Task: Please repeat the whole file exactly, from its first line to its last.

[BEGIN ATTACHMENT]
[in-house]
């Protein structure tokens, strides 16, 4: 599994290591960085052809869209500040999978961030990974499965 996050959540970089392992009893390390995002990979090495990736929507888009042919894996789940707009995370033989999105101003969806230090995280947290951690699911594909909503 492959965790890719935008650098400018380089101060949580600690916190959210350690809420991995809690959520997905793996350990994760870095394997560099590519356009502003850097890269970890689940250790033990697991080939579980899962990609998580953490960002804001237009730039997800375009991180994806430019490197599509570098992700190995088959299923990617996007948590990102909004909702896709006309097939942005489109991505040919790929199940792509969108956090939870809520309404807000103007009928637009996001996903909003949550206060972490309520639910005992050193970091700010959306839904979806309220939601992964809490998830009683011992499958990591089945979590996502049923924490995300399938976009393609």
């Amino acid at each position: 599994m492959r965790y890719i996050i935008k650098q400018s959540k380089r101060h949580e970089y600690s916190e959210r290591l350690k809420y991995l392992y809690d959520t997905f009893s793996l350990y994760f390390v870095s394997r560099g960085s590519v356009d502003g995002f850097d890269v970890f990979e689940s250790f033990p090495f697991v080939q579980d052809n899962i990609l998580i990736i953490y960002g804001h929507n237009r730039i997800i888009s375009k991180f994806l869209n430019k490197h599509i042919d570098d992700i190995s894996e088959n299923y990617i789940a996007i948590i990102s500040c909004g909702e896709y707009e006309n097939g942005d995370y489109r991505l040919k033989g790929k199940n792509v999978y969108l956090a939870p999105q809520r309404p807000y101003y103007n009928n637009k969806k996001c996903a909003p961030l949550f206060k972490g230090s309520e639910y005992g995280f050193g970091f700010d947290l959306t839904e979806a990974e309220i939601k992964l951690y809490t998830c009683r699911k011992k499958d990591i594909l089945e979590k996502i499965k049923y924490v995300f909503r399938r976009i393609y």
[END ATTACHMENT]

[in-house]
């Protein structure tokens, strides 16, 4: 599994290591960085052809869209500040999978961030990974499965 996050959540970089392992009893390390995002990979090495990736929507888009042919894996789940707009995370033989999105101003969806230090995280947290951690699911594909909503 492959965790890719935008650098400018380089101060949580600690916190959210350690809420991995809690959520997905793996350990994760870095394997560099590519356009502003850097890269970890689940250790033990697991080939579980899962990609998580953490960002804001237009730039997800375009991180994806430019490197599509570098992700190995088959299923990617996007948590990102909004909702896709006309097939942005489109991505040919790929199940792509969108956090939870809520309404807000103007009928637009996001996903909003949550206060972490309520639910005992050193970091700010959306839904979806309220939601992964809490998830009683011992499958990591089945979590996502049923924490995300399938976009393609």
């Amino acid at each position: 599994m492959r965790y890719i996050i935008k650098q400018s959540k380089r101060h949580e970089y600690s916190e959210r290591l350690k809420y991995l392992y809690d959520t997905f009893s793996l350990y994760f390390v870095s394997r560099g960085s590519v356009d502003g995002f850097d890269v970890f990979e689940s250790f033990p090495f697991v080939q579980d052809n899962i990609l998580i990736i953490y960002g804001h929507n237009r730039i997800i888009s375009k991180f994806l869209n430019k490197h599509i042919d570098d992700i190995s894996e088959n299923y990617i789940a996007i948590i990102s500040c909004g909702e896709y707009e006309n097939g942005d995370y489109r991505l040919k033989g790929k199940n792509v999978y969108l956090a939870p999105q809520r309404p807000y101003y103007n009928n637009k969806k996001c996903a909003p961030l949550f206060k972490g230090s309520e639910y005992g995280f050193g970091f700010d947290l959306t839904e979806a990974e309220i939601k992964l951690y809490t998830c009683r699911k011992k499958d990591i594909l089945e979590k996502i499965k049923y924490v995300f909503r399938r976009i393609y």